“President Muhammadu Buhari loves you so much and he is deeply concerned about our daughters that are yet to be freed. He is working on that and we are all working,” Shettima was quoted as informing the girls.
Shettima also announced the appointment of Yakubu Nkeki, the chairman of an association of the Chibok schoolgirls’ parents as councillor of the Mbalala ward in Chibok Local Government Area.
“We appointed Yakubu Nkeki as councillor for him to have a formal platform to continue his advocacy for the welfare of families of the missing Chibok girls, for him to ensure that they are given special consideration at all times by the local government area on all issues, particularly on welfare, on issues of health, empowerment, etc.
“Nkeki will also serve as a constant reminder to the council that there are parents like him who live in pain. He is simply there to advocate for the welfare of the parents and also as someone who has been a victim, he will stand by the efforts of government to protect schools through community surveillance in addition to formal security establishments,” Shettima said.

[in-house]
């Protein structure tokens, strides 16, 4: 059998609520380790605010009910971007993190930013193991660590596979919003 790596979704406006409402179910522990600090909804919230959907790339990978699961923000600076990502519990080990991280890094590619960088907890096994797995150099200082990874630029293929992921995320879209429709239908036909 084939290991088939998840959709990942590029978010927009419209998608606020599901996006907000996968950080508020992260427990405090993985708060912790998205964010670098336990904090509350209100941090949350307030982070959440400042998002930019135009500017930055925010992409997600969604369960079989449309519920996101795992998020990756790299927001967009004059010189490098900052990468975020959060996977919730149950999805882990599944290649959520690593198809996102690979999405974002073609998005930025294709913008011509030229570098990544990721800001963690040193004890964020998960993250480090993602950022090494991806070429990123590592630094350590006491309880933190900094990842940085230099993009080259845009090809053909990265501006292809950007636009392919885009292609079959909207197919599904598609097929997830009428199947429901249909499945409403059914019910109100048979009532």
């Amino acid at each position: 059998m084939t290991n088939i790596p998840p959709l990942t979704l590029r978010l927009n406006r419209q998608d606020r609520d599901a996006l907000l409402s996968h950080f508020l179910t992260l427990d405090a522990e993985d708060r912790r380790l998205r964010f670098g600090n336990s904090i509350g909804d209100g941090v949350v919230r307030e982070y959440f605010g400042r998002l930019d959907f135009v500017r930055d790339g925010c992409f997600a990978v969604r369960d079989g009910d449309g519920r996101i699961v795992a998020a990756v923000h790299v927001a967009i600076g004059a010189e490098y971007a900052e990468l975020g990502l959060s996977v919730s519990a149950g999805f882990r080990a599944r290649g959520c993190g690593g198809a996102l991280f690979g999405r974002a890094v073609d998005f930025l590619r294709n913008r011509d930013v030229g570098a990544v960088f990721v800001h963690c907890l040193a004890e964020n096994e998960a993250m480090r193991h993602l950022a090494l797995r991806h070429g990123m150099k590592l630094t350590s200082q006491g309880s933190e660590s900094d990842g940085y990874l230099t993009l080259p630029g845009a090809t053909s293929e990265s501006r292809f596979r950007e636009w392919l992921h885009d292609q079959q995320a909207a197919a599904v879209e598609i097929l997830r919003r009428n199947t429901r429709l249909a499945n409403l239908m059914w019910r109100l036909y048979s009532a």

The governor also consoled parents whose daughters were yet to be freed, promising that all hands were on deck to ensure the return of all the girls. “I will be meeting the parents tomorrow (today),” he said.
Shettima presented clothes to the girls and their parents. The governor had previously donated clothes to the girls in Abuja.
After his visit to Chibok, Shettima drove to Askira town where he passed the night and is scheduled to return to Chibok today for meetings with community leaders and separate meetings with parents whose schoolgirls were yet to be released and those of the 21 girls freed in October.
Askira where Shettima slept, was attacked by the insurgents in 2014 forcing residents including the emir to flee to Maiduguri.
The emir returned some months back after his palace was rebuilt by Shettima. Hundreds of residents returned with the emir.